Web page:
Becoming a Guarantor

What this means for you and what you need to do next

If you have been asked to be a Guarantor you are probably a parent or close relative/friend of a student. 

A guarantor is someone who agrees to pay for a tenant's rent (and potentially other charges) if they don't/can't pay it. 

To be a Guarantor you need to own a home (either on your own or with other people) in England (including the Isle of Wight or Isle of Man), Wales, or the Channel Islands. You can have a mortgage on the property and act as a Guarantor.

We're sorry, but if you rent a house, or own a house in Scotland or Northern Ireland, you're not eligible to be a guarantor with us. If you cannot be a guarantor, there is an option to use a company called Housing Hand, you can have a look at what they do and how it works via their website or pay in two installments.

We will carry out checks using the public Land Registry database to verify that you are the owner of the property. If your details are not shown on the Land Registry database, you will be required to provide further evidence. Read our section on property checks for further details.

We will also check if there are existing county court judgments against your property. The decision to accept or decline you as the Guarantor falls ultimately to our discretion.

What is the Guarantor responsible for?

As the Guarantor, you will be asked to co-sign the Tenancy Agreement. Please take a look at our:

If you sign this agreement you are:

  • required to cover all rent, bills, and charges incurred during the tenancy should the tenant be unable to do so.
  • the Guarantor for the entire time the agreement is in effect - even if the tenancy is extended beyond the standard contract length

What happens next?

  • The tenant tells CODE you are willing to act as the Guarantor and will provide your contact details.
  • The CODE Team will check if you are a homeowner in England (including the Isle of Wight or the Isle of Man), Wales, or the Channel Islands, using the Land Registry, and if yes, we will email you a link to the Guarantor portal, where you can electronically co-sign the tenancy agreement.
  • Full details of what to do will be provided in the Guarantor email. It is very important you read this and follow the instructions exactly. If you do not, it is likely your documents will be rejected.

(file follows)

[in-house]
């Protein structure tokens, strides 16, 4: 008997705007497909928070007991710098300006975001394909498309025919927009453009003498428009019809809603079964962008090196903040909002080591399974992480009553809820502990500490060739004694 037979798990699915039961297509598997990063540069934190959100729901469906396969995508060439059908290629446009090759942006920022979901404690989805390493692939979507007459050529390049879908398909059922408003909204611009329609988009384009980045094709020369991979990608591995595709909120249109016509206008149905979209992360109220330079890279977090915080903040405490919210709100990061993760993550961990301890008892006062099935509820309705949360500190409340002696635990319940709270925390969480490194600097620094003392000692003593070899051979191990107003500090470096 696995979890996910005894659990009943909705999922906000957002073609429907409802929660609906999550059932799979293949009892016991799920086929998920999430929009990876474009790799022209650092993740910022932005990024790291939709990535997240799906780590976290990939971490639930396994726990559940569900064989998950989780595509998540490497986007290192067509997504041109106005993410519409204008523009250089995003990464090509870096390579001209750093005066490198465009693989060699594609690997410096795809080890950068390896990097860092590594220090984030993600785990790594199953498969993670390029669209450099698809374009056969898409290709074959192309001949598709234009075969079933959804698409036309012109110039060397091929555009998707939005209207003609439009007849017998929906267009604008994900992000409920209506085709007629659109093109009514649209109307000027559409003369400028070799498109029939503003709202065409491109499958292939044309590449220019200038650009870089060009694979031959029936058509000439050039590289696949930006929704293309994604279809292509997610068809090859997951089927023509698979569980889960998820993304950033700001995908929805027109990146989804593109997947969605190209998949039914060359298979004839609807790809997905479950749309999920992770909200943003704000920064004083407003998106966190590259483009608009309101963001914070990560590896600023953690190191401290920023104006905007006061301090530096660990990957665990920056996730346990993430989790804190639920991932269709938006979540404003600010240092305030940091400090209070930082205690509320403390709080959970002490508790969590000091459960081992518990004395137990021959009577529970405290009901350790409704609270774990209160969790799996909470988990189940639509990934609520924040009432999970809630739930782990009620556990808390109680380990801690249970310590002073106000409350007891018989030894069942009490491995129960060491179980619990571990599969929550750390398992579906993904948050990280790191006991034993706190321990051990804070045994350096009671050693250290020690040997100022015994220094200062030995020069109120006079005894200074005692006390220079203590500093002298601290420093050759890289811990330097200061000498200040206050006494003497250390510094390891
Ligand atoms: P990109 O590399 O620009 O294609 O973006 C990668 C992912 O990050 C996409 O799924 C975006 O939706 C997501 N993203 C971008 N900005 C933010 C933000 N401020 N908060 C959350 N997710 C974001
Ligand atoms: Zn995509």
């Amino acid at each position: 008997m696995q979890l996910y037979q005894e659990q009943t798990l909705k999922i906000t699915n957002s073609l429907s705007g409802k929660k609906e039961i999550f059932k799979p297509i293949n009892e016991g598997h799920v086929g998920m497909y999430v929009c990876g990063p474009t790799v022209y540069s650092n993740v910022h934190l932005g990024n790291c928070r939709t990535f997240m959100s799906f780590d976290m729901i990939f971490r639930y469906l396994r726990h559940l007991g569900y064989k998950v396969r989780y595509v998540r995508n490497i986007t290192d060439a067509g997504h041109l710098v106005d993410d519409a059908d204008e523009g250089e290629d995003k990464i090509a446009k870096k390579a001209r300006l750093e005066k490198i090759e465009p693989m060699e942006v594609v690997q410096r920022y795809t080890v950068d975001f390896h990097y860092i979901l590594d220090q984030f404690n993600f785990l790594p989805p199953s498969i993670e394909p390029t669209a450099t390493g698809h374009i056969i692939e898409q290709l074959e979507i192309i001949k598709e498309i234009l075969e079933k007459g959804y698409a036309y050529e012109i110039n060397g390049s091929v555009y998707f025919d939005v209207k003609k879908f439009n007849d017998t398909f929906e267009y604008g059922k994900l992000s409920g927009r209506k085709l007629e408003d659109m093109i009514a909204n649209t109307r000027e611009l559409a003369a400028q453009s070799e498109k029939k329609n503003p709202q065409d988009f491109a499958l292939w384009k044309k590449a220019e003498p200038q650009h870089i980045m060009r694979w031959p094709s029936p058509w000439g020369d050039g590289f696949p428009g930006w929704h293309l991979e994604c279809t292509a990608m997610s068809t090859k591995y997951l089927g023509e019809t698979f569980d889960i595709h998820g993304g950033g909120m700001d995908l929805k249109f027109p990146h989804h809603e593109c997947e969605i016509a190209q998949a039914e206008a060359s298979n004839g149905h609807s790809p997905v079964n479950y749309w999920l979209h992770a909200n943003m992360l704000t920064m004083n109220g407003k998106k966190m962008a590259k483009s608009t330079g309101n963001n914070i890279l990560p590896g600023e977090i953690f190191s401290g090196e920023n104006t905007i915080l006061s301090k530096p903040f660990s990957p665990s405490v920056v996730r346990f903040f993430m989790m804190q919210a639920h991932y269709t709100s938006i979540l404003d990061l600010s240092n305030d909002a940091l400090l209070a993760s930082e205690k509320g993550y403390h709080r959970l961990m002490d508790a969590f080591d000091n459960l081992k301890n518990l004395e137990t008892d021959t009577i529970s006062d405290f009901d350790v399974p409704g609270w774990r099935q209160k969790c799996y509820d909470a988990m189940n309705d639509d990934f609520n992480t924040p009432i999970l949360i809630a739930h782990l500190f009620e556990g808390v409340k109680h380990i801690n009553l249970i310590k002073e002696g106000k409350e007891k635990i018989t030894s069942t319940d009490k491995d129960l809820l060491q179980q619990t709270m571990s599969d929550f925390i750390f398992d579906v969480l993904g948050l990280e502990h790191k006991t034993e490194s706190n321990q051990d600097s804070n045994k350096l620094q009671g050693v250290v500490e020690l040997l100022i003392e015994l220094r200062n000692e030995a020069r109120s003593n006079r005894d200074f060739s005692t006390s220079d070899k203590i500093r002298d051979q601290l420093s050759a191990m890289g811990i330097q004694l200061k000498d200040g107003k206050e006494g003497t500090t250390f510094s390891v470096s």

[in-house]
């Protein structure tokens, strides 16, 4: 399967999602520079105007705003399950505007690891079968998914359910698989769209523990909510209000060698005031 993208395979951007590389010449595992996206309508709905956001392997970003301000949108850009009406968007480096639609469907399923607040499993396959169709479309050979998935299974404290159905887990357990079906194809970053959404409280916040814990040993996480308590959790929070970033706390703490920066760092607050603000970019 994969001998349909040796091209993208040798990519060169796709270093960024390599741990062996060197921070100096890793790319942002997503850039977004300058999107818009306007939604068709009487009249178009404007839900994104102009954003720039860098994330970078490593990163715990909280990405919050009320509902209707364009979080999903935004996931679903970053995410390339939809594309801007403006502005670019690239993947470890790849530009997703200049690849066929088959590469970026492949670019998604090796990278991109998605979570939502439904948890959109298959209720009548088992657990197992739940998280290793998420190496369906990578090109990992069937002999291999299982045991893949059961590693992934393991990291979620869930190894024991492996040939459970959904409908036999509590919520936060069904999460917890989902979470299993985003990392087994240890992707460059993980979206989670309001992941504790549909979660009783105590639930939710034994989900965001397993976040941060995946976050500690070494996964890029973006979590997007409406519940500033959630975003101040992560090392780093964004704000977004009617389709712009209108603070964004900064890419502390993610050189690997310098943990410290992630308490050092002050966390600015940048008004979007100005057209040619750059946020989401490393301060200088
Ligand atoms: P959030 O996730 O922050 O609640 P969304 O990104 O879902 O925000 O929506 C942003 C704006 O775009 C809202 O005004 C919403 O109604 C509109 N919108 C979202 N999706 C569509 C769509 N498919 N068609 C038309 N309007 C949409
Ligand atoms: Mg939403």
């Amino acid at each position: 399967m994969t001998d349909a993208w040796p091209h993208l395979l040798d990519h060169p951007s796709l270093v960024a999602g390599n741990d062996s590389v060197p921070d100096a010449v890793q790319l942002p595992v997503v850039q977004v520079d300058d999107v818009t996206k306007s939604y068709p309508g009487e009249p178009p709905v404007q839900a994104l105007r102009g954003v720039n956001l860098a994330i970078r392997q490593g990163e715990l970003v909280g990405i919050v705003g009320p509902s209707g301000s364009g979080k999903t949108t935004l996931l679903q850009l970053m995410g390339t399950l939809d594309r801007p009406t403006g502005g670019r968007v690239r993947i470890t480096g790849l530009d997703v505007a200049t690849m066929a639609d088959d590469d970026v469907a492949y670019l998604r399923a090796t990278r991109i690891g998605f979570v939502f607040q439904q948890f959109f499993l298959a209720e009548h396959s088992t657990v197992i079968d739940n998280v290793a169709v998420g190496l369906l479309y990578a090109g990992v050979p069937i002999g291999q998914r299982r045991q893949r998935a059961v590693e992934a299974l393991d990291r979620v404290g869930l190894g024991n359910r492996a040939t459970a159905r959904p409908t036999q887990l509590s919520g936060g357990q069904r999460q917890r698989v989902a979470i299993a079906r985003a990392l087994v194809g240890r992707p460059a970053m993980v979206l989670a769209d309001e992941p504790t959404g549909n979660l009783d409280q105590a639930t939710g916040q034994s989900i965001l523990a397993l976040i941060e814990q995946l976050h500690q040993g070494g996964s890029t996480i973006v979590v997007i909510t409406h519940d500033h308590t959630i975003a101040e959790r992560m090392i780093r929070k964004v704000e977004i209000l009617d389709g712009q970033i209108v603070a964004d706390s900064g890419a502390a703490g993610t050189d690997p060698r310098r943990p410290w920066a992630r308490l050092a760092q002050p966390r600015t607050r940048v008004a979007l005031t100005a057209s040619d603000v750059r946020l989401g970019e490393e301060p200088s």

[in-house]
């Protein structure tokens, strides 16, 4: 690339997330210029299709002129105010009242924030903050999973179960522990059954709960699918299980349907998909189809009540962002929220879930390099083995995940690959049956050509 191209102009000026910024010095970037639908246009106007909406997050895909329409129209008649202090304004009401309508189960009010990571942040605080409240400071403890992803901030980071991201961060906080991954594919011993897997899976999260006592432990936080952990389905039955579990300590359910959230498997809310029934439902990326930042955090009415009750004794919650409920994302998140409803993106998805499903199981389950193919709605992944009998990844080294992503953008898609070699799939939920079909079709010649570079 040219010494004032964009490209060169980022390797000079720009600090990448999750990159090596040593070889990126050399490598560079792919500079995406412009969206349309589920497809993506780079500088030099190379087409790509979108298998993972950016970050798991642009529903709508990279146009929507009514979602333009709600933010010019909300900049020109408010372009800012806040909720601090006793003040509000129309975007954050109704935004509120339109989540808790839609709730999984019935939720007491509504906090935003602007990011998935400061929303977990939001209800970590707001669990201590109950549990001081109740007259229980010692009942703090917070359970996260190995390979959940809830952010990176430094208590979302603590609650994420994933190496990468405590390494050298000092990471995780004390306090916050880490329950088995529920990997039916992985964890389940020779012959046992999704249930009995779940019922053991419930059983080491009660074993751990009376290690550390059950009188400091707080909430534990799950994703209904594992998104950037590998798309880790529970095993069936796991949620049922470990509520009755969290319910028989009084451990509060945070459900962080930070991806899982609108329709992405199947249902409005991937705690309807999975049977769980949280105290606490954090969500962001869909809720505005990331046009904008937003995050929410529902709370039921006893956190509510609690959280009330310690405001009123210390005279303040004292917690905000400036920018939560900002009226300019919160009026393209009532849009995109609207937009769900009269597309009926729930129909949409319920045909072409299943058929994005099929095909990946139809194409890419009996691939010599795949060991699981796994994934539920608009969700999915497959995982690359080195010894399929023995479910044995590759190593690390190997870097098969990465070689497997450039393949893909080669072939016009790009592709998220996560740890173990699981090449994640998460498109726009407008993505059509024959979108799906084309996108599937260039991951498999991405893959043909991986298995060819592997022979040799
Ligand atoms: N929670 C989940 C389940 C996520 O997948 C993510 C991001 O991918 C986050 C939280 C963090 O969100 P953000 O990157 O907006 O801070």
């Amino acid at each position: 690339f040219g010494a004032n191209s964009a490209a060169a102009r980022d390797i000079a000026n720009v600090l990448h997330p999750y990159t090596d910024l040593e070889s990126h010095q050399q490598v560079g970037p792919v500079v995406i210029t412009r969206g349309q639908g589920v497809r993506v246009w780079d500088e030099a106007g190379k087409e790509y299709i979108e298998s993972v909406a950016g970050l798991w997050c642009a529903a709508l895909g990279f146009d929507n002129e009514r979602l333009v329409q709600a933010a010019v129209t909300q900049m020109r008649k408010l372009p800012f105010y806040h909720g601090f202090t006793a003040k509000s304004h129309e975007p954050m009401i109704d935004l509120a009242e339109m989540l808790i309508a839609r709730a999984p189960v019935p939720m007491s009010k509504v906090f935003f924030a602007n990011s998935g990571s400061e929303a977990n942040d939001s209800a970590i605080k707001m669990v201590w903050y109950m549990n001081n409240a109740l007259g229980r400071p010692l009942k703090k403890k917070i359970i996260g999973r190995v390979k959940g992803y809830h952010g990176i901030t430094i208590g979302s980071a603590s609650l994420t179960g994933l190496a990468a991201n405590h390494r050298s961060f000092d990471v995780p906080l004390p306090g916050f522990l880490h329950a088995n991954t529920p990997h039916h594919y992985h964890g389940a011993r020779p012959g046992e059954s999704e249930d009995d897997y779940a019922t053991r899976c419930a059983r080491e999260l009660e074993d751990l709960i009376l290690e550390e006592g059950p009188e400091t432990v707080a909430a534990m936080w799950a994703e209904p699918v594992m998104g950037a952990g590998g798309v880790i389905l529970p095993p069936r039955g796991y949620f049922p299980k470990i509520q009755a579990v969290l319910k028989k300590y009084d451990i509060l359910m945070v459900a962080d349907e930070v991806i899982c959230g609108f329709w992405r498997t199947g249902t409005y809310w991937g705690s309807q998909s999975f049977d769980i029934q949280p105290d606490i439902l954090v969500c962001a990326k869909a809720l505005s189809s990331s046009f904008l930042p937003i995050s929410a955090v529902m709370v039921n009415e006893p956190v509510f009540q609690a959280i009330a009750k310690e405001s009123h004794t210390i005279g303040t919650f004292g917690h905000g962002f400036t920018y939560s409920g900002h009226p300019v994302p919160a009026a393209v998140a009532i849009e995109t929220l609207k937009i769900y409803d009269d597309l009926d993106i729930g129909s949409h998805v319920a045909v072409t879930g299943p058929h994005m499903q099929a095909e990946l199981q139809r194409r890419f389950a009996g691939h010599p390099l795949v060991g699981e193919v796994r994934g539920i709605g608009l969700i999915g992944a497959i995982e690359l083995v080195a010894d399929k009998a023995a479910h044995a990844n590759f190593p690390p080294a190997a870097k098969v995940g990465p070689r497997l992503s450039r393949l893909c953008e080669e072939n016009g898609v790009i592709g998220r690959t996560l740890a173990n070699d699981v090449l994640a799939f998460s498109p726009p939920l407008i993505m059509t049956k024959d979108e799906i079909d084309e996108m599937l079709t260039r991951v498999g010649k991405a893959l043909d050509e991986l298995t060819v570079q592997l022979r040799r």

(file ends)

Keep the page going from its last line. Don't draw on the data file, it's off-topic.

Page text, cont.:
PLEASE NOTE: The guarantor has 14 days from the date of the student booking to co-sign the Tenancy Agreement.

Property checks

We use the HM Land Registry to find out who owns a property by checking the official deeds for that property. Sometimes, the Land Registry search might fail. 

If this happens, we will always contact you by phone. If we are unable to reach you, we will e-mail you. We will do our best to explain why the search has failed and learn how to move the booking forward. 

Commonly, a failed search is nothing to worry about and can easily be resolved. Reasons the search might fail include: 

  • The property isn't listed
    A property may not be listed on the Land Registry for several reasons. This does not mean you are unable to act as a guarantor:
    If this happens we may ask you to provide alternative proof of ownership such as:
    1) a mortgage statement (dated within the last 12 months), 
    2) title deeds (if the property does not have a mortgage)
    3) buildings insurance certificate (dated within the last 12 months).
  • Names do not match. 
    This could be because you recently got married/divorced or use shortened/different names in certain situations. We can talk you through next steps.
  • There is more than one name on the Land Registry... 
    ... but only one name was provided by the customer.
    If you legally own the house with someone else and they are listed on the Land Registry, we need all parties to agree they will act as guarantors.
    Sometimes, one of the persons named on the Land Registry may not be able to complete the form, for example, if a couple has got divorced or a person has died but the Land Registry has not been updated. In these instances, we will need to ask for further information, so please contact CODE if all names cannot be included or signed.
  • There's an unusual charge identified against the property
    If you already have a charge on your property, our General Manager will confirm if you are able to act as a guarantor on this occasion.

If your Guarantor Agreement has been rejected

Occasionally, we may need to ask you to co-sign the Tenancy Agreement again. Please do not be offended if we need to do this.

The main reason(s) your Guarantor signature may be rejected is because: 

Not all of the homeowners have accepted the guarantor status - if more than one person owns the property then all owners must sign
Because this is a legal requirement, if there is more than one owner we cannot accept just one signature, there are no exceptions to this.

What if I change my mind?

If you have co-signed the Tenancy agreement and no longer wish to be the guarantor for the tenancy, then the tenant must find someone else to take over the Guarantor's agreement. As the current guarantor, you will still be liable for all payments until this has been done. This is whether or not the person has moved into the room.

What do you do with my data?

Details of how we process your data are outlined in our Privacy Policy

We do not keep your personal data for any longer than is necessary in light of the reason(s) for which it was first collected.